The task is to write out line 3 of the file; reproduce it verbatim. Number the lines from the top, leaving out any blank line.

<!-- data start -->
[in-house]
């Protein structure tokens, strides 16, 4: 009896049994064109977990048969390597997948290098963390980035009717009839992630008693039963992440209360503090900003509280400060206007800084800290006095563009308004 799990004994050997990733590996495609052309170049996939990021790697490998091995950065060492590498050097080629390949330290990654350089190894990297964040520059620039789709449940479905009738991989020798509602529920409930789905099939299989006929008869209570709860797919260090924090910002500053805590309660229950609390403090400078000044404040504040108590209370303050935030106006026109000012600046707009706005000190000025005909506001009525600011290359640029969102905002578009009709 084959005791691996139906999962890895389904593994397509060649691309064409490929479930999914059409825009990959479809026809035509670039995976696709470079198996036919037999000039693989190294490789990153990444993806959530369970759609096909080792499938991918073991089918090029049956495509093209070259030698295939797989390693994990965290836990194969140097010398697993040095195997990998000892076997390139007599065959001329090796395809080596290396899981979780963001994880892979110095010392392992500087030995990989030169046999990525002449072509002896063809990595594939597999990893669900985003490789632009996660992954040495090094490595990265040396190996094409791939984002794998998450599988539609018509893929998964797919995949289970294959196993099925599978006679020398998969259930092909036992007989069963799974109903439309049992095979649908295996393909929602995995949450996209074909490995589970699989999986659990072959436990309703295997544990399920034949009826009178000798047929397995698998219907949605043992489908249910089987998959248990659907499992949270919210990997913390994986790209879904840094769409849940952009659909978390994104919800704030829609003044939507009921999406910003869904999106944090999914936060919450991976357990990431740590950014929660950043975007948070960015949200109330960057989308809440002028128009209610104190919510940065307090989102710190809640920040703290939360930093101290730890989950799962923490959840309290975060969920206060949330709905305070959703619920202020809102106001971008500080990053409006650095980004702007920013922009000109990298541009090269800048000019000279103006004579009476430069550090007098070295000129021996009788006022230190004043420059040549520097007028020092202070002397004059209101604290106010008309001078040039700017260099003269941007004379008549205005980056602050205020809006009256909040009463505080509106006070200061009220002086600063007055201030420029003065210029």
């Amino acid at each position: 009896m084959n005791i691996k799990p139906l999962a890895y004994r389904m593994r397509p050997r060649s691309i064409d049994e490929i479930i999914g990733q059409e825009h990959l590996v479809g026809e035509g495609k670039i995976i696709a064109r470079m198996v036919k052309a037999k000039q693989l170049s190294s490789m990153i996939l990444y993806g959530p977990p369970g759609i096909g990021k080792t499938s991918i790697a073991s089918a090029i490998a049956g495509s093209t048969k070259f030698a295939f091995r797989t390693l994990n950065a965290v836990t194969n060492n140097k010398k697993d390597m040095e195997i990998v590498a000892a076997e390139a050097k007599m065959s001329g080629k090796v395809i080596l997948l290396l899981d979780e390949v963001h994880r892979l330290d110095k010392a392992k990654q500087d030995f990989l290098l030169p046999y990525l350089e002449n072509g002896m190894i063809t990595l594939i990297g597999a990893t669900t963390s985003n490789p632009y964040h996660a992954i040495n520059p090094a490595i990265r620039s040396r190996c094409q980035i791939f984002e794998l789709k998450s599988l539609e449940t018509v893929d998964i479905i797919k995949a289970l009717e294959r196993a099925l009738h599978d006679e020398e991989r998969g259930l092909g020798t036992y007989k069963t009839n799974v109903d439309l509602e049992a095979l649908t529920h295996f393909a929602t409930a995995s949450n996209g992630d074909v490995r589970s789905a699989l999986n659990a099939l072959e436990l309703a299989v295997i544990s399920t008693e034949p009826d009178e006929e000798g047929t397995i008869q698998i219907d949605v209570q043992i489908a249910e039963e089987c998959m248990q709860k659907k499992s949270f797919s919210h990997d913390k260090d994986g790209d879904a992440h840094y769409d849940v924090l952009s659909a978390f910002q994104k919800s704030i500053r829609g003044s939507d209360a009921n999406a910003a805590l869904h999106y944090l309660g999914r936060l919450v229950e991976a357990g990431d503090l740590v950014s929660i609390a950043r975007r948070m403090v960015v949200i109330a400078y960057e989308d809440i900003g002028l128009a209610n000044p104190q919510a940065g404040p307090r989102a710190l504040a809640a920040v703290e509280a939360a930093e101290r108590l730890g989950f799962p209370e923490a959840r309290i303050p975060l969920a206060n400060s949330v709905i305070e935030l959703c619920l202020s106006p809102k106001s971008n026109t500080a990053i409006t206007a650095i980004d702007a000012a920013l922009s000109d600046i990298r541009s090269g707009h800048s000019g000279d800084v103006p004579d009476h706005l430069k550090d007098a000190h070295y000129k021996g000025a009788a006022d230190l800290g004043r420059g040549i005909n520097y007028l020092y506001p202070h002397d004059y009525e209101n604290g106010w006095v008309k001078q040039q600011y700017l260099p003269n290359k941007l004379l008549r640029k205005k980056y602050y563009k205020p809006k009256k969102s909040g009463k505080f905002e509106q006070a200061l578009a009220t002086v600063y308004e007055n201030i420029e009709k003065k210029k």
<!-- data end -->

């Amino acid at each position: 009896m084959n005791i691996k799990p139906l999962a890895y004994r389904m593994r397509p050997r060649s691309i064409d049994e490929i479930i999914g990733q059409e825009h990959l590996v479809g026809e035509g495609k670039i995976i696709a064109r470079m198996v036919k052309a037999k000039q693989l170049s190294s490789m990153i996939l990444y993806g959530p977990p369970g759609i096909g990021k080792t499938s991918i790697a073991s089918a090029i490998a049956g495509s093209t048969k070259f030698a295939f091995r797989t390693l994990n950065a965290v836990t194969n060492n140097k010398k697993d390597m040095e195997i990998v590498a000892a076997e390139a050097k007599m065959s001329g080629k090796v395809i080596l997948l290396l899981d979780e390949v963001h994880r892979l330290d110095k010392a392992k990654q500087d030995f990989l290098l030169p046999y990525l350089e002449n072509g002896m190894i063809t990595l594939i990297g597999a990893t669900t963390s985003n490789p632009y964040h996660a992954i040495n520059p090094a490595i990265r620039s040396r190996c094409q980035i791939f984002e794998l789709k998450s599988l539609e449940t018509v893929d998964i479905i797919k995949a289970l009717e294959r196993a099925l009738h599978d006679e020398e991989r998969g259930l092909g020798t036992y007989k069963t009839n799974v109903d439309l509602e049992a095979l649908t529920h295996f393909a929602t409930a995995s949450n996209g992630d074909v490995r589970s789905a699989l999986n659990a099939l072959e436990l309703a299989v295997i544990s399920t008693e034949p009826d009178e006929e000798g047929t397995i008869q698998i219907d949605v209570q043992i489908a249910e039963e089987c998959m248990q709860k659907k499992s949270f797919s919210h990997d913390k260090d994986g790209d879904a992440h840094y769409d849940v924090l952009s659909a978390f910002q994104k919800s704030i500053r829609g003044s939507d209360a009921n999406a910003a805590l869904h999106y944090l309660g999914r936060l919450v229950e991976a357990g990431d503090l740590v950014s929660i609390a950043r975007r948070m403090v960015v949200i109330a400078y960057e989308d809440i900003g002028l128009a209610n000044p104190q919510a940065g404040p307090r989102a710190l504040a809640a920040v703290e509280a939360a930093e101290r108590l730890g989950f799962p209370e923490a959840r309290i303050p975060l969920a206060n400060s949330v709905i305070e935030l959703c619920l202020s106006p809102k106001s971008n026109t500080a990053i409006t206007a650095i980004d702007a000012a920013l922009s000109d600046i990298r541009s090269g707009h800048s000019g000279d800084v103006p004579d009476h706005l430069k550090d007098a000190h070295y000129k021996g000025a009788a006022d230190l800290g004043r420059g040549i005909n520097y007028l020092y506001p202070h002397d004059y009525e209101n604290g106010w006095v008309k001078q040039q600011y700017l260099p003269n290359k941007l004379l008549r640029k205005k980056y602050y563009k205020p809006k009256k969102s909040g009463k505080f905002e509106q006070a200061l578009a009220t002086v600063y308004e007055n201030i420029e009709k003065k210029k």